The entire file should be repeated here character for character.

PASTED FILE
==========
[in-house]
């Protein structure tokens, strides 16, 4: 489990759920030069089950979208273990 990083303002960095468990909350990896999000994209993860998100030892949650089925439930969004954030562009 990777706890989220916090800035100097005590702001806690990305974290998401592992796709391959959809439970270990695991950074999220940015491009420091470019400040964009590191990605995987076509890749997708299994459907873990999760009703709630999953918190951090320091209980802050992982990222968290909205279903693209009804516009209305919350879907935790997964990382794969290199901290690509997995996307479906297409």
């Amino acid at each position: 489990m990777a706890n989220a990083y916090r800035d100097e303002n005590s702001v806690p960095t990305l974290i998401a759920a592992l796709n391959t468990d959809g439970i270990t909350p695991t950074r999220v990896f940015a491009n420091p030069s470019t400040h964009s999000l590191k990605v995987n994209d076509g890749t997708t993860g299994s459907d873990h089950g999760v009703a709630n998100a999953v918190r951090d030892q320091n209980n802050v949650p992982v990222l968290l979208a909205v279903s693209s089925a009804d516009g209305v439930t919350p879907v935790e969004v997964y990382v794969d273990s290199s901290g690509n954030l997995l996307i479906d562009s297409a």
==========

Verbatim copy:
[in-house]
């Protein structure tokens, strides 16, 4: 489990759920030069089950979208273990 990083303002960095468990909350990896999000994209993860998100030892949650089925439930969004954030562009 990777706890989220916090800035100097005590702001806690990305974290998401592992796709391959959809439970270990695991950074999220940015491009420091470019400040964009590191990605995987076509890749997708299994459907873990999760009703709630999953918190951090320091209980802050992982990222968290909205279903693209009804516009209305919350879907935790997964990382794969290199901290690509997995996307479906297409």
């Amino acid at each position: 489990m990777a706890n989220a990083y916090r800035d100097e303002n005590s702001v806690p960095t990305l974290i998401a759920a592992l796709n391959t468990d959809g439970i270990t909350p695991t950074r999220v990896f940015a491009n420091p030069s470019t400040h964009s999000l590191k990605v995987n994209d076509g890749t997708t993860g299994s459907d873990h089950g999760v009703a709630n998100a999953v918190r951090d030892q320091n209980n802050v949650p992982v990222l968290l979208a909205v279903s693209s089925a009804d516009g209305v439930t919350p879907v935790e969004v997964y990382v794969d273990s290199s901290g690509n954030l997995l996307i479906d562009s297409a």